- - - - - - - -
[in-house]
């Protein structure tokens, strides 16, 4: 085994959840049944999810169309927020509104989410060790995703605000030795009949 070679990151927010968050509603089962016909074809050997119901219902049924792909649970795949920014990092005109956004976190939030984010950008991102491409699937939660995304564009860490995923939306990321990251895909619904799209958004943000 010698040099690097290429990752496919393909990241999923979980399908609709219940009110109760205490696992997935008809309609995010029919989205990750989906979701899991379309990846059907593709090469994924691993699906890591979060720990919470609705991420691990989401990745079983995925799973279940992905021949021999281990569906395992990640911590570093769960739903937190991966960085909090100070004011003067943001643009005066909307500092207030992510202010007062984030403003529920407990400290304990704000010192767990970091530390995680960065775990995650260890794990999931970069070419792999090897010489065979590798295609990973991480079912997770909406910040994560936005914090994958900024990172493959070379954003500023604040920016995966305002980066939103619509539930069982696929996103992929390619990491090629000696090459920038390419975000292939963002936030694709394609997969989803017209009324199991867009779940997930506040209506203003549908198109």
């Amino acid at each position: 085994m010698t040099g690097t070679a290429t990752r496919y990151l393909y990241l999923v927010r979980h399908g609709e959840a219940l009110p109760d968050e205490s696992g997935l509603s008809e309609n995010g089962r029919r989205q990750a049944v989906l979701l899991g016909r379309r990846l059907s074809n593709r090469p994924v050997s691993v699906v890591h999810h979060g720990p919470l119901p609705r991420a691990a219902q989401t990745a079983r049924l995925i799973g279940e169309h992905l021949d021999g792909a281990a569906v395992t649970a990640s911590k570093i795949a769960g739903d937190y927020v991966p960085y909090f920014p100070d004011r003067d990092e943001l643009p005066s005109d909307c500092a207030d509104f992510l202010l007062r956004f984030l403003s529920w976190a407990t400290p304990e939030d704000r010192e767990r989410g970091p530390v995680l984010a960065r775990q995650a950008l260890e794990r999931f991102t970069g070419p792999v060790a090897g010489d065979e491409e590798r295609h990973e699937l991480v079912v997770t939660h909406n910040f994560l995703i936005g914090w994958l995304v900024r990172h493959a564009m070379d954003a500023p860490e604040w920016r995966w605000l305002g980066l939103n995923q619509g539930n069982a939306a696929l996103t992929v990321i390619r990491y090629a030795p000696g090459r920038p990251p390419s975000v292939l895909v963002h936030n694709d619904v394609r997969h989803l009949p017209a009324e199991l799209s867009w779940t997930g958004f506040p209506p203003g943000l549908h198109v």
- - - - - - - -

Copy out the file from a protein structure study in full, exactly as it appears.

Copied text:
[in-house]
């Protein structure tokens, strides 16, 4: 085994959840049944999810169309927020509104989410060790995703605000030795009949 070679990151927010968050509603089962016909074809050997119901219902049924792909649970795949920014990092005109956004976190939030984010950008991102491409699937939660995304564009860490995923939306990321990251895909619904799209958004943000 010698040099690097290429990752496919393909990241999923979980399908609709219940009110109760205490696992997935008809309609995010029919989205990750989906979701899991379309990846059907593709090469994924691993699906890591979060720990919470609705991420691990989401990745079983995925799973279940992905021949021999281990569906395992990640911590570093769960739903937190991966960085909090100070004011003067943001643009005066909307500092207030992510202010007062984030403003529920407990400290304990704000010192767990970091530390995680960065775990995650260890794990999931970069070419792999090897010489065979590798295609990973991480079912997770909406910040994560936005914090994958900024990172493959070379954003500023604040920016995966305002980066939103619509539930069982696929996103992929390619990491090629000696090459920038390419975000292939963002936030694709394609997969989803017209009324199991867009779940997930506040209506203003549908198109």
């Amino acid at each position: 085994m010698t040099g690097t070679a290429t990752r496919y990151l393909y990241l999923v927010r979980h399908g609709e959840a219940l009110p109760d968050e205490s696992g997935l509603s008809e309609n995010g089962r029919r989205q990750a049944v989906l979701l899991g016909r379309r990846l059907s074809n593709r090469p994924v050997s691993v699906v890591h999810h979060g720990p919470l119901p609705r991420a691990a219902q989401t990745a079983r049924l995925i799973g279940e169309h992905l021949d021999g792909a281990a569906v395992t649970a990640s911590k570093i795949a769960g739903d937190y927020v991966p960085y909090f920014p100070d004011r003067d990092e943001l643009p005066s005109d909307c500092a207030d509104f992510l202010l007062r956004f984030l403003s529920w976190a407990t400290p304990e939030d704000r010192e767990r989410g970091p530390v995680l984010a960065r775990q995650a950008l260890e794990r999931f991102t970069g070419p792999v060790a090897g010489d065979e491409e590798r295609h990973e699937l991480v079912v997770t939660h909406n910040f994560l995703i936005g914090w994958l995304v900024r990172h493959a564009m070379d954003a500023p860490e604040w920016r995966w605000l305002g980066l939103n995923q619509g539930n069982a939306a696929l996103t992929v990321i390619r990491y090629a030795p000696g090459r920038p990251p390419s975000v292939l895909v963002h936030n694709d619904v394609r997969h989803l009949p017209a009324e199991l799209s867009w779940t997930g958004f506040p209506p203003g943000l549908h198109v």